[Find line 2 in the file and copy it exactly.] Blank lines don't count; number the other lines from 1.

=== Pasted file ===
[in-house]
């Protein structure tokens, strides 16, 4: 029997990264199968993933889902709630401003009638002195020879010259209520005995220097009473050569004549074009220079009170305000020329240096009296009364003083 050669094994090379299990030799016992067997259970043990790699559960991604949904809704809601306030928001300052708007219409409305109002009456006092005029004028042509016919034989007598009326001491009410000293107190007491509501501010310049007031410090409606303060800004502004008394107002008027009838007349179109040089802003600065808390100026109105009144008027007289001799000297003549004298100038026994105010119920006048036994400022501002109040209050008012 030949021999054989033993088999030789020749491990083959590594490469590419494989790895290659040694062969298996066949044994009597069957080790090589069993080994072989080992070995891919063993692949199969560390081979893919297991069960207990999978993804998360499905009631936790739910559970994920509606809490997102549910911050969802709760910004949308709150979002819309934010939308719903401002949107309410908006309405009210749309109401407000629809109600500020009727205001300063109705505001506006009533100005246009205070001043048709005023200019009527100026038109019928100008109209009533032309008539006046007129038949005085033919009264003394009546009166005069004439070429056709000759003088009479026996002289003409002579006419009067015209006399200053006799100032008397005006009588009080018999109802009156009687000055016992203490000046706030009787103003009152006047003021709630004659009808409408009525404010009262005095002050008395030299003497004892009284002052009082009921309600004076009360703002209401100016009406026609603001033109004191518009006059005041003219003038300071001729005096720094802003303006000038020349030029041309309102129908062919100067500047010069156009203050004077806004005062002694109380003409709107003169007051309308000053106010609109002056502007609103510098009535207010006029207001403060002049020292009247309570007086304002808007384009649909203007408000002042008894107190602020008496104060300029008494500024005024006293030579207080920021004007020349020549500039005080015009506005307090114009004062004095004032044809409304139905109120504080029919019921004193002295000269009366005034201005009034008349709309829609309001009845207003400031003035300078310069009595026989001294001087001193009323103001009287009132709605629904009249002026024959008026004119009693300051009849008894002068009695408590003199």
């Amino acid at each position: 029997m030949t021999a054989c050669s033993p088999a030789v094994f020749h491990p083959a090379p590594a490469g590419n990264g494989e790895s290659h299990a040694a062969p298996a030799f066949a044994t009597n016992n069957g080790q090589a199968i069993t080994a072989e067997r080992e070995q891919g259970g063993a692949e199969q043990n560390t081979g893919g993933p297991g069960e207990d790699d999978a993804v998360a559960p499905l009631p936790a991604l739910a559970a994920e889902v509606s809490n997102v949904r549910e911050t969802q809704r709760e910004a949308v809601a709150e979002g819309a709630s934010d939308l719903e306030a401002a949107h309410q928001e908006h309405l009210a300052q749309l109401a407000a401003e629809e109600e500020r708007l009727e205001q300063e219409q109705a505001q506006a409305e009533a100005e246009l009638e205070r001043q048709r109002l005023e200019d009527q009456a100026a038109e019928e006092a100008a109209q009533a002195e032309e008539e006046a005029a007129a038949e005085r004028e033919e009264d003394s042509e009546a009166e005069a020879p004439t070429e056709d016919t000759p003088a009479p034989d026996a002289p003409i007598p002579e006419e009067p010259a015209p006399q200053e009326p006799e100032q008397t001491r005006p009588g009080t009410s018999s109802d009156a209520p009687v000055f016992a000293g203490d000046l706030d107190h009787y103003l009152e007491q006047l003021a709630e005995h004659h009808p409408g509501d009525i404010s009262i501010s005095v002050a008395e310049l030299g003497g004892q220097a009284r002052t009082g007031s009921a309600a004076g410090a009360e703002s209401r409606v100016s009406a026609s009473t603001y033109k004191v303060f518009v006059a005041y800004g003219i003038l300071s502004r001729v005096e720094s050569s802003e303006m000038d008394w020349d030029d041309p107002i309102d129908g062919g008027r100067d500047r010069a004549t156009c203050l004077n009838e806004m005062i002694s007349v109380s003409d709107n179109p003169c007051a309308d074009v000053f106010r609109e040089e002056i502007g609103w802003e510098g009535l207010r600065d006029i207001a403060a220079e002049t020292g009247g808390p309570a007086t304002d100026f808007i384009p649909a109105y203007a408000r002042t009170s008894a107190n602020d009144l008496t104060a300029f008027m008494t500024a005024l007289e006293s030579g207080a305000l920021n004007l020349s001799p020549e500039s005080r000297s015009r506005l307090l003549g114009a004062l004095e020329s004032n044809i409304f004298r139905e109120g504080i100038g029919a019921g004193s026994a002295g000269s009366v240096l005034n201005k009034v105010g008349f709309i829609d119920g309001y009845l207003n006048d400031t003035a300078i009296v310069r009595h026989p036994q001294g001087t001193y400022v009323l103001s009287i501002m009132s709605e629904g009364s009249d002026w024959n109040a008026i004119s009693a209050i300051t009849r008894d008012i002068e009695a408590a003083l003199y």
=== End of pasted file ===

């Protein structure tokens, strides 16, 4: 029997990264199968993933889902709630401003009638002195020879010259209520005995220097009473050569004549074009220079009170305000020329240096009296009364003083 050669094994090379299990030799016992067997259970043990790699559960991604949904809704809601306030928001300052708007219409409305109002009456006092005029004028042509016919034989007598009326001491009410000293107190007491509501501010310049007031410090409606303060800004502004008394107002008027009838007349179109040089802003600065808390100026109105009144008027007289001799000297003549004298100038026994105010119920006048036994400022501002109040209050008012 030949021999054989033993088999030789020749491990083959590594490469590419494989790895290659040694062969298996066949044994009597069957080790090589069993080994072989080992070995891919063993692949199969560390081979893919297991069960207990999978993804998360499905009631936790739910559970994920509606809490997102549910911050969802709760910004949308709150979002819309934010939308719903401002949107309410908006309405009210749309109401407000629809109600500020009727205001300063109705505001506006009533100005246009205070001043048709005023200019009527100026038109019928100008109209009533032309008539006046007129038949005085033919009264003394009546009166005069004439070429056709000759003088009479026996002289003409002579006419009067015209006399200053006799100032008397005006009588009080018999109802009156009687000055016992203490000046706030009787103003009152006047003021709630004659009808409408009525404010009262005095002050008395030299003497004892009284002052009082009921309600004076009360703002209401100016009406026609603001033109004191518009006059005041003219003038300071001729005096720094802003303006000038020349030029041309309102129908062919100067500047010069156009203050004077806004005062002694109380003409709107003169007051309308000053106010609109002056502007609103510098009535207010006029207001403060002049020292009247309570007086304002808007384009649909203007408000002042008894107190602020008496104060300029008494500024005024006293030579207080920021004007020349020549500039005080015009506005307090114009004062004095004032044809409304139905109120504080029919019921004193002295000269009366005034201005009034008349709309829609309001009845207003400031003035300078310069009595026989001294001087001193009323103001009287009132709605629904009249002026024959008026004119009693300051009849008894002068009695408590003199």